19 Aug 2008
Over six months after the adoption of the single euro payments area (SEPA) credit transfers, only 4% of firms are using SEPA schemes for both incoming and outgoing payments, while 22% use SEPA schemes for either incoming or outgoing payments, according to a survey of its clients by investment bank Dresdner Kleinwort. These are mainly large companies with a turnover of between €500m and €5bn. Almost 75% of those companies surveyed are not yet using the new schemes.
The slow uptake of SEPA has occurred despite the fact that two-thirds of all companies surveyed see benefits in adopting the schemes. From the 4% of companies already using SEPA for all payments, almost nine out of ten gave lower transaction costs for cross-border payments as the reason for implementing the new schemes.
The survey results also showed:
•Only slightly over 20% of companies were considering implementing the new formats and processes within the next six months.
•50% of companies are only willing to migrate when it becomes mandatory.
•Companies with a turnover of up to €100m or less than 10,000 payment transactions per year are particularly cautious about adopting the SEPA schemes.
•Companies see required changes to ERP systems as less of a challenge (36%) than the number of different formats in Europe (56%) and obtaining IBAN. Many also raised concerns about obtaining IBAN and BIC information from their business partners (47%).
•For companies already actively using the SEPA schemes, obtaining IBAN and BIC information is proving more difficult in practice than expected (78%), whereas changes to ERP systems (11%) and the different SEPA formats (25%) are rated less challenging.
In an interview with gtnews, Arne Borkowski, director, global cash management sales team at Dresdner Kleinwort, said that most firms have been hesitant to make the SEPA transition because SEPA is still incomplete. "We have the credit transfer but not the direct debit and most of the companies want to have both instruments in place before they embark on a change project. For many firms that do a lot of direct debits, it does not seem in their best interest to change to a half completed payments transaction package." SEPA direct debit is to be introduced in November 2009.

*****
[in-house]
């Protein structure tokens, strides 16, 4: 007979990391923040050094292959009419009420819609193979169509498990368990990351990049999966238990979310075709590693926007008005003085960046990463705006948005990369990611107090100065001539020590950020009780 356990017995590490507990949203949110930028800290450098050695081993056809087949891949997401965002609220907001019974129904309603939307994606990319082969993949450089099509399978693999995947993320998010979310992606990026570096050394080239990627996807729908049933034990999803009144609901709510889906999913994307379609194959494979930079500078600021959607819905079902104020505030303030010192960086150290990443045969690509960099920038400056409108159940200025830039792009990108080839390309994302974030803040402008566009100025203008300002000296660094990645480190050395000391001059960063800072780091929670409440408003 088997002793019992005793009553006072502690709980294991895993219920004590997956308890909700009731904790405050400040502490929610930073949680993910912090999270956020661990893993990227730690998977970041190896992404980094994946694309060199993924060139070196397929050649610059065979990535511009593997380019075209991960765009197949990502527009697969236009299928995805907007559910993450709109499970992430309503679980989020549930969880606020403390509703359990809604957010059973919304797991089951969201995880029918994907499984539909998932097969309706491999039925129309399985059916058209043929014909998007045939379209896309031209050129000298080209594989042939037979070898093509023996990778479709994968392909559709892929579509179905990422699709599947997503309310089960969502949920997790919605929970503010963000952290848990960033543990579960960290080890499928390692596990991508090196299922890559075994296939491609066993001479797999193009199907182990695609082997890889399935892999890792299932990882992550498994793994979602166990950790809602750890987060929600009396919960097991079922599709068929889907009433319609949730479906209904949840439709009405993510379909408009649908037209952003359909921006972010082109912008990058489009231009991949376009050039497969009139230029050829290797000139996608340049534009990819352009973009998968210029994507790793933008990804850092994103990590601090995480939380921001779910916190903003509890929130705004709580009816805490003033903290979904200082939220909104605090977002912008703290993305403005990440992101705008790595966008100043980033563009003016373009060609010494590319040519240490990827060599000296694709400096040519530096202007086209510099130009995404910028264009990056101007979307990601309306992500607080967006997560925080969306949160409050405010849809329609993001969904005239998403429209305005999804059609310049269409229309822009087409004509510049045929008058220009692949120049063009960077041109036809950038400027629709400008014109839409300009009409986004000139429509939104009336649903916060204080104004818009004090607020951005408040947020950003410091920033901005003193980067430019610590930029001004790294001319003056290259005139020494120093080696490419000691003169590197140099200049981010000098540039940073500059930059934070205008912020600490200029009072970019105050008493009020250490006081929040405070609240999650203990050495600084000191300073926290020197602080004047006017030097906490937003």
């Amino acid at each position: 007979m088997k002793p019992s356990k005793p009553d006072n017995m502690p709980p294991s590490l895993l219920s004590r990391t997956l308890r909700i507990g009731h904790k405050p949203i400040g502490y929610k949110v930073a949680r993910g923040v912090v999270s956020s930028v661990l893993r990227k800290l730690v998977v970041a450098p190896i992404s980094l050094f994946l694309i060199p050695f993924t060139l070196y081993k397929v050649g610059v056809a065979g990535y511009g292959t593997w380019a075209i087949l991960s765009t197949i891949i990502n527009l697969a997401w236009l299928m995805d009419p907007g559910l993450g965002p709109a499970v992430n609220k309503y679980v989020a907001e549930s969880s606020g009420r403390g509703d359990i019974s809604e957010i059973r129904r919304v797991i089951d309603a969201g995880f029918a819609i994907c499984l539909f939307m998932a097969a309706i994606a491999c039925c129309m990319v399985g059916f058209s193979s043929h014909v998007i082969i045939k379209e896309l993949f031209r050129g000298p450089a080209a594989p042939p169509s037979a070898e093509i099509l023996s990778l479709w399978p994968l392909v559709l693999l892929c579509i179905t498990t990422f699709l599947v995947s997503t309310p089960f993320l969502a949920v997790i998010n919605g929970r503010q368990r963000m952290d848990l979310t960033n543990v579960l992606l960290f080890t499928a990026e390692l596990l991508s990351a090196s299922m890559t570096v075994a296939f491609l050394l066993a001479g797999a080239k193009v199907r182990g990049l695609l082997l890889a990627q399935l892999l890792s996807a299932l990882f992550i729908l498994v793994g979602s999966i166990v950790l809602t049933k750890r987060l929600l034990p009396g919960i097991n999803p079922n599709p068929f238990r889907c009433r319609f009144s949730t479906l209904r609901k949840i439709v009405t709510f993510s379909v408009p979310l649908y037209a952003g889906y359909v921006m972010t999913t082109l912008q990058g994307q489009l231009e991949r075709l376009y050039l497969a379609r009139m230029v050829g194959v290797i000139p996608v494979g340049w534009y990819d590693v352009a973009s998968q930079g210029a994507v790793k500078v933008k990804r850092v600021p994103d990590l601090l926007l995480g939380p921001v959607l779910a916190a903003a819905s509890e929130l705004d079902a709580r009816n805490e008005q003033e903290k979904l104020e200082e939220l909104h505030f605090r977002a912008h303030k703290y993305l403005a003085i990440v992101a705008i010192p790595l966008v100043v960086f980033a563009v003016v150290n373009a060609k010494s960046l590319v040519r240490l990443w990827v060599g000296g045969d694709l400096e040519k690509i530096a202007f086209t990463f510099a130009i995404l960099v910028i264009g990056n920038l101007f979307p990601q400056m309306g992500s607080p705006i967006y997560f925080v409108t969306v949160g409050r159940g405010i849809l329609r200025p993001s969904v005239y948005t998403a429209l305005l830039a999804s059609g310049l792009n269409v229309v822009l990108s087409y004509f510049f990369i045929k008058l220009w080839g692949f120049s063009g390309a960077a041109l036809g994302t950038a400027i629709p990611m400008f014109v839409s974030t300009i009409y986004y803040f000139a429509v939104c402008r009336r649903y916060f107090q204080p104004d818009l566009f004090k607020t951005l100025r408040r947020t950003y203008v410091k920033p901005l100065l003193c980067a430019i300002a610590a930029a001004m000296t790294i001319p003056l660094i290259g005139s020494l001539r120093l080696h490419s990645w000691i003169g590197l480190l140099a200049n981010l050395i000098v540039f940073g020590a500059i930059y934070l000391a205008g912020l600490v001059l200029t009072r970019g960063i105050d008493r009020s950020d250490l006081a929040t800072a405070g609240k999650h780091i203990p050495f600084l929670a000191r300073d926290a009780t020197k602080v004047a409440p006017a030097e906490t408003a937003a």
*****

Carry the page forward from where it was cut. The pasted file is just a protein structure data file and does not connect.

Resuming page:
He said that most firms had high expectations that cross-border payments fees would be reduced but that is not the only aspect they look at when attempting to build a business case. "There are huge investments needed to migrate to SEPA and therefore it depends whether they can build a business case to do it. Banks had to do it because they had to be ready on 28 January this year, but companies don't have to be ready - they can wait for their business case."
Borkowski believes that an impetus for SEPA adoption will come from the public sector. "When a bigger part of the public sector is SEPA-ready, then this will have a big impact on all others that follow them. Because if the public sector is SEPA-ready, then they will request their counterparties to be SEPA-ready - and they have the power to do so," he said.
First published on www.gtnews.com
- Joy Macknight
- I am deputy editor at The Banker, a Financial Times publication. I joined the magazine in August 2015 as transaction banking and technology editor, which remain the beats I cover. Previously I was features editor at Profit & Loss, an FX and derivatives publication and events company. Before that I was editorial director of Treasury Today following a period as editor of gtnews.com. I also worked on Banking Technology, Computer Weekly, and IBM Computer Today. I have a BSc from the University of Victoria, Canada.